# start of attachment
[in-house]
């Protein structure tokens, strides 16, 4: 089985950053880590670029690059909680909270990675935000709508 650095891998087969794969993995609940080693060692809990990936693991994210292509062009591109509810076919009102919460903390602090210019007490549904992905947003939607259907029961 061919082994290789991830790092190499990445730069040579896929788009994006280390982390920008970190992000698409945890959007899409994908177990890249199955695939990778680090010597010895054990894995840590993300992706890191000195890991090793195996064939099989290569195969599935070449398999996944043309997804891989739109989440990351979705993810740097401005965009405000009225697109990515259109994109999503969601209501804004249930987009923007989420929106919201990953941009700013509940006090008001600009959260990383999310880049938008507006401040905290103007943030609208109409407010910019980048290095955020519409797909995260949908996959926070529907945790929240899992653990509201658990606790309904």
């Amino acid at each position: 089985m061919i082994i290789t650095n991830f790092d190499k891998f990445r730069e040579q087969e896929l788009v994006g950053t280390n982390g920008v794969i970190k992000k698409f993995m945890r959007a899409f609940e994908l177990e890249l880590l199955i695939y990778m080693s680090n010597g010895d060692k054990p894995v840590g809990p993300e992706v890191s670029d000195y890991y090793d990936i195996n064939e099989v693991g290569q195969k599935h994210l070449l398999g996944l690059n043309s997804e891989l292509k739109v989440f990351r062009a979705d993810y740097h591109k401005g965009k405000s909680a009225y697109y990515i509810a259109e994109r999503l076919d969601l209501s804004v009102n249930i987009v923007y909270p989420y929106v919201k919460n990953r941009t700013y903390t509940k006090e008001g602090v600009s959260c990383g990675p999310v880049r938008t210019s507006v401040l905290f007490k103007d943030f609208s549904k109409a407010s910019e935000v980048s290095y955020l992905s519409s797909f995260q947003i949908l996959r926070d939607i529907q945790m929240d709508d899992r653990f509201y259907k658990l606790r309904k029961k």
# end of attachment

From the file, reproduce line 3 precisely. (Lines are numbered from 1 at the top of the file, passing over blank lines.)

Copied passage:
């Amino acid at each position: 089985m061919i082994i290789t650095n991830f790092d190499k891998f990445r730069e040579q087969e896929l788009v994006g950053t280390n982390g920008v794969i970190k992000k698409f993995m945890r959007a899409f609940e994908l177990e890249l880590l199955i695939y990778m080693s680090n010597g010895d060692k054990p894995v840590g809990p993300e992706v890191s670029d000195y890991y090793d990936i195996n064939e099989v693991g290569q195969k599935h994210l070449l398999g996944l690059n043309s997804e891989l292509k739109v989440f990351r062009a979705d993810y740097h591109k401005g965009k405000s909680a009225y697109y990515i509810a259109e994109r999503l076919d969601l209501s804004v009102n249930i987009v923007y909270p989420y929106v919201k919460n990953r941009t700013y903390t509940k006090e008001g602090v600009s959260c990383g990675p999310v880049r938008t210019s507006v401040l905290f007490k103007d943030f609208s549904k109409a407010s910019e935000v980048s290095y955020l992905s519409s797909f995260q947003i949908l996959r926070d939607i529907q945790m929240d709508d899992r653990f509201y259907k658990l606790r309904k029961k």